Courtesy of Eli Sabin

Ever walk past a stranger on the paths of Cross Campus and wonder, “Who? Who are you?” Weekend does. Everyone at Yale has a story. Everyone has many stories. Here at Weekend, we want to know more. There’s the guy who sits at the same table in Atticus every afternoon, typing furiously. There’s the brunette swimming laps at the Payne Whitney pool. Everyday people, everyday lives. We want to know more. What’s going on under the surface? What’s the story behind the people you recognize but never meet?

This week, for a special Strangers profile, Weekend sat down at Blue State Coffee with Yale sophomore and candidate for Ward 1 Alder Eli Sabin.


Tuesday, Nov. 5, will mark the end of a four-month-long campaign for Yale sophomore, New Haven native and prospective Ward 1 Alder Eli Sabin ’22.

Sabin’s story in the Elm City started long before June, when he announced his candidacy to represent the overwhelmingly Yale-populated Ward 1 on the Board of Alders — New Haven’s legislative body. Sabin is hoping to take the reins from current Ward 1 Alder Hacibey Catalbasoglu ’19, who decided against seeking a second term. If elected, Sabin would advocate for affordable housing and jobs access legislation on the Board.


New Haven Roots

Growing up in New Haven, Sabin first got to know the city through sports. He played soccer from age five to his senior year of high school and played basketball at the Boys & Girls Club. Through sports, he told the News, he came to know people from across the Elm City.

“I feel now like any work that I’m doing is for those kids and their families,” Sabin said. “That’s definitely one of the reasons why I’ve decided to get so involved in New Haven — one of the reasons why I wanted to stay here for college. I feel a real, deep connection to the community that I grew up in and all the people who are here.”

That involvement, Sabin said, started in middle school, when he helped lead an annual Connecticut Food Bank fundraiser through the student council. He continued to volunteer at local organizations, such as Integrated Refugee and Immigrant Services, and became more politically engaged with the city as a student at the Hopkins School, a private college-preparatory school founded in 1660.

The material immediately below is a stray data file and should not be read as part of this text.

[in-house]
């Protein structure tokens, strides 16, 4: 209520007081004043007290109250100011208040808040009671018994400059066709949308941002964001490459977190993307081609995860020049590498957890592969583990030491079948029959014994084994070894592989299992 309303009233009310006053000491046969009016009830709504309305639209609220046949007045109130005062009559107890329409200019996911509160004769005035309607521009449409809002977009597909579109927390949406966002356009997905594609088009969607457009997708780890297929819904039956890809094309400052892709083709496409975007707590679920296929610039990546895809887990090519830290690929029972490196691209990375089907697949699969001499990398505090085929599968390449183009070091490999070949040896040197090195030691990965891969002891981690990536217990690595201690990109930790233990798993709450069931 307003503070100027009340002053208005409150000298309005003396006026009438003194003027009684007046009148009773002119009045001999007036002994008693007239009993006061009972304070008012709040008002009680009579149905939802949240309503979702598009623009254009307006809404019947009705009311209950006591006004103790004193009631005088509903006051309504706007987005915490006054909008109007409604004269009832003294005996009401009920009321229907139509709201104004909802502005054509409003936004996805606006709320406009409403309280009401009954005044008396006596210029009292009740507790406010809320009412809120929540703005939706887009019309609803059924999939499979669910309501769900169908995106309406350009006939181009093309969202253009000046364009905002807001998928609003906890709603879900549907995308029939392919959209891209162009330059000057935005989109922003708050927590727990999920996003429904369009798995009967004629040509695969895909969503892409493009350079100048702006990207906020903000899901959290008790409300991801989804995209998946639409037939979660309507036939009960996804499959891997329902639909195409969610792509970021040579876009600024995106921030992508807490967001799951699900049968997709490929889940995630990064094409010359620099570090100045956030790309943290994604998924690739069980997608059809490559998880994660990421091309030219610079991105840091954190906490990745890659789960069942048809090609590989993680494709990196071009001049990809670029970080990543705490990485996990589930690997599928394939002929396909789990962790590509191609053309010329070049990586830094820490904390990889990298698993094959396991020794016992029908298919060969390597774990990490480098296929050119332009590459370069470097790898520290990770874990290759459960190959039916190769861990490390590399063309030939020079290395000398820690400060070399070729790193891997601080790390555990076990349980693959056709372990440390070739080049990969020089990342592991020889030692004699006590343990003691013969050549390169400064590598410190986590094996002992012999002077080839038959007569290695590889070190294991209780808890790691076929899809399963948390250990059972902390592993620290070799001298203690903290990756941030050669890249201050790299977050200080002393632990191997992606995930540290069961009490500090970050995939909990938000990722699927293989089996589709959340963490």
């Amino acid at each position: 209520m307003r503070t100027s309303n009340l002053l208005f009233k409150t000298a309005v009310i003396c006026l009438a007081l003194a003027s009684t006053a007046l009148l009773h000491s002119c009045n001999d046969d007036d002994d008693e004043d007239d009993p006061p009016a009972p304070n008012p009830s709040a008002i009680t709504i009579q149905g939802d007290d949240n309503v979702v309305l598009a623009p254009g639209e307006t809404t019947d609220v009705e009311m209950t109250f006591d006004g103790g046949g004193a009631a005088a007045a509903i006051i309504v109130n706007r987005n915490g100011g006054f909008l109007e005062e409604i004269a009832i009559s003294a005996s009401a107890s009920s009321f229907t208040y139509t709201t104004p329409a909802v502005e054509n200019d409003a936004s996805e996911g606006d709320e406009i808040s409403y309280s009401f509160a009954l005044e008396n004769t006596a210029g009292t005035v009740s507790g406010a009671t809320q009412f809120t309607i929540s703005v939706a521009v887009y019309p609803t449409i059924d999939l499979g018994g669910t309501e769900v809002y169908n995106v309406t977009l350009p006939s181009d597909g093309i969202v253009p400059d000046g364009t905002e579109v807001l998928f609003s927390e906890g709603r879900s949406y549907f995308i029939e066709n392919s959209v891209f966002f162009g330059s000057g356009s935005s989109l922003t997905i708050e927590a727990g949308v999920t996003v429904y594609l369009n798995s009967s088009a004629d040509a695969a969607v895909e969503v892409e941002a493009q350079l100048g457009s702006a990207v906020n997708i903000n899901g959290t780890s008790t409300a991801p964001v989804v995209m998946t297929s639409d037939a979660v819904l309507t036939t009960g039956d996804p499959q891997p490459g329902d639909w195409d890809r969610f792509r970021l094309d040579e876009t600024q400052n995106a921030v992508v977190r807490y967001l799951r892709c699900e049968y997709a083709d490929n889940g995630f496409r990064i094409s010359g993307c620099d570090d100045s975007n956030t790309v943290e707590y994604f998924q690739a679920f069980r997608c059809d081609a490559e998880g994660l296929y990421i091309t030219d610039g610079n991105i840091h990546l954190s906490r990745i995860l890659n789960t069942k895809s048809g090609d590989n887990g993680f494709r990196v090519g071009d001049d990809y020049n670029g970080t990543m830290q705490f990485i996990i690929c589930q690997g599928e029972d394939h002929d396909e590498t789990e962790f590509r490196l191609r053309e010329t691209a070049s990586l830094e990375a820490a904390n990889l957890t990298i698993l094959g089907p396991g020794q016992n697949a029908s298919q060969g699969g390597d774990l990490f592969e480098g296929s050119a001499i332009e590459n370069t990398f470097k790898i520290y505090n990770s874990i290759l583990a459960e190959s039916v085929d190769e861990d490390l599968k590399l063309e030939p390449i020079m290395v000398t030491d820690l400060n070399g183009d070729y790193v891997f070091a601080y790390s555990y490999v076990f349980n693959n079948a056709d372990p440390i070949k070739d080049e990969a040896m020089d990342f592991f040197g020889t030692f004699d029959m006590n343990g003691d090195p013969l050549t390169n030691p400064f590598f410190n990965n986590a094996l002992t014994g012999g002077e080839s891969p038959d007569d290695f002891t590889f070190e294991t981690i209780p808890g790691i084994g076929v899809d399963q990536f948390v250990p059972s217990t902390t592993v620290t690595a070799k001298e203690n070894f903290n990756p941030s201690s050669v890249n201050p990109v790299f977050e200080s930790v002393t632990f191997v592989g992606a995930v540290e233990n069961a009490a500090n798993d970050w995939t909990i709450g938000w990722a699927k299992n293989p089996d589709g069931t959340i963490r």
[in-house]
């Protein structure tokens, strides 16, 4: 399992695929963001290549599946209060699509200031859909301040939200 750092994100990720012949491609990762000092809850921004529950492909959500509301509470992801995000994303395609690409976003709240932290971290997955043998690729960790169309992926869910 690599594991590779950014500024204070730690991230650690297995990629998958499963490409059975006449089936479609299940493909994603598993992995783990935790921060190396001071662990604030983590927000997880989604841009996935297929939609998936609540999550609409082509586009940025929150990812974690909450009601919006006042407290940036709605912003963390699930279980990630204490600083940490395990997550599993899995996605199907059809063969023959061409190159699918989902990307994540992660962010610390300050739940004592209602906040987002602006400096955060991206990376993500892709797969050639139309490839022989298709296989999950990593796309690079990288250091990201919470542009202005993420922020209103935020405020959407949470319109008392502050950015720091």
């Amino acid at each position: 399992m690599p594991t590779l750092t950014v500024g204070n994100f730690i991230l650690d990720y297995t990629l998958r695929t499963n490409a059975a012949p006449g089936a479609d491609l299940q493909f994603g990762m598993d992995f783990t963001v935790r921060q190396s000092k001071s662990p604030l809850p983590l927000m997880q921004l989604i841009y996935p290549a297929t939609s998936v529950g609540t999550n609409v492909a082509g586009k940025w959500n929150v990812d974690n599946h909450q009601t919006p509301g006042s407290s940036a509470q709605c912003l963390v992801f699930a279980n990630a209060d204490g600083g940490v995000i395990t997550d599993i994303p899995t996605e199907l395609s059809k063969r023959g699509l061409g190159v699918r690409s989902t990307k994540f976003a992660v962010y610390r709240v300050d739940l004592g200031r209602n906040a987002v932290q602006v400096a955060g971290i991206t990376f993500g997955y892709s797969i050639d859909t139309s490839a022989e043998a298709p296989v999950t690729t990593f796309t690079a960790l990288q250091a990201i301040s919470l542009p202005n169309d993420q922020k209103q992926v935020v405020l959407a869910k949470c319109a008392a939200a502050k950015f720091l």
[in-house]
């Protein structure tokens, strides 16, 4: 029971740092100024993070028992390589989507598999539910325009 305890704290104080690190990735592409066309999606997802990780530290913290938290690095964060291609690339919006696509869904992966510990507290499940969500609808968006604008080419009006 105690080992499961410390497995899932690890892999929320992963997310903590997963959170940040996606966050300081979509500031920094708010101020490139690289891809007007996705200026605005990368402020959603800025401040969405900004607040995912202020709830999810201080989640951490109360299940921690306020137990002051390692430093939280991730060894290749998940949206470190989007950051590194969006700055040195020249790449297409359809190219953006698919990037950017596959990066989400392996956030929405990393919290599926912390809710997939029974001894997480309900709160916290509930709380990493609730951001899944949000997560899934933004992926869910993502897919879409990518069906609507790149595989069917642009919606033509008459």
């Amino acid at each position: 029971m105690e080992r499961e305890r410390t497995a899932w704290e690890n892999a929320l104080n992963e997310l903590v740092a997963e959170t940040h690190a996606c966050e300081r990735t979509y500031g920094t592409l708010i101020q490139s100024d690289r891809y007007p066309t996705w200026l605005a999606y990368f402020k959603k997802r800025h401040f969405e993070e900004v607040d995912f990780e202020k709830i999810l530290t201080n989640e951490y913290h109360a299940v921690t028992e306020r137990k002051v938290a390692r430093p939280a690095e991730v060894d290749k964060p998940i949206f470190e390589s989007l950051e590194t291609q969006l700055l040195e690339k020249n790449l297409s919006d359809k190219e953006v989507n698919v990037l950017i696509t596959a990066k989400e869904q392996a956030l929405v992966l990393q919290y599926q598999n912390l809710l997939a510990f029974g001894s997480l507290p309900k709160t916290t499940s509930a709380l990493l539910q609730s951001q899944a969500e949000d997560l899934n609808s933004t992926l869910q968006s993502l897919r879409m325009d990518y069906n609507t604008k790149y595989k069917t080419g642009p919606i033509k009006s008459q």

In his junior year of high school, Sabin took a course called “21st Century Democracy,” which required students to work on a local campaign. Sabin, through New Haven Rep. and Majority Caucus Chair Roland Lemar, connected with East Haven’s then-Rep. James Albis, who was running for reelection against a former WWE wrestler known as “Big Steve Tracey.” Sabin described Tracey as “running in the Trumpian mold” in 2016, the year that Donald Trump won East Haven by 11 points after Barack Obama had carried the city by 17 points in 2012. Albis bested Tracey, who is now running for mayor of East Haven, by a scant nine votes. This small margin of victory, Sabin said, demonstrated the potential for individual impact at the local level.

He went on to describe Connecticut as a politically accessible state — Albis, Lemar and others helped him navigate the state’s political system. Through his interactions with those politicians, Sabin learned the importance of local politics. Over the next few years, Sabin worked in U.S. Rep. Rosa DeLauro’s office, directed the Progressive Caucus of the Connecticut General Assembly, served as the co-chair for Ward 1 on New Haven’s Democratic Town Committee and joined the city’s Homeless Advisory Board, among other positions. This work, he said, gave him insight into the profound challenges that Elm City residents face and taught him about “what it means to actually legislate.”

Through politics, Sabin hopes to turn shared ideals into tangible progress by working with residents from across the Elm City.

“Each of us only has one experience of growing up in a particular place that we are from,” Sabin said. “I have continually made an effort to learn as much about the New Haven community as possible.”


The Campaign Team

In the fall of 2018, Sabin moved from Ward 10’s East Rock neighborhood to Ward 1’s Bingham Hall to start at Yale, where his parents both work as professors. He is in Grace Hopper College and is a member of Yale’s Sigma Phi Epsilon fraternity. Last year, Sabin was also involved in the Yale Political Union’s Progressive Party, The Politic and the club soccer team. He has since turned away from other campus commitments to focus on his campaign to represent Ward 1 on a platform of affordable housing and access to jobs.

In June, Sabin formally declared his candidacy and set about building a campaign team. He reached out to Matt Post ’22, who now serves as his campaign manager, and Elizabeth Bjork ’22, who is the campaign’s treasurer. In selecting his staff, he told the News, he sought people with both campaign experience and similar values.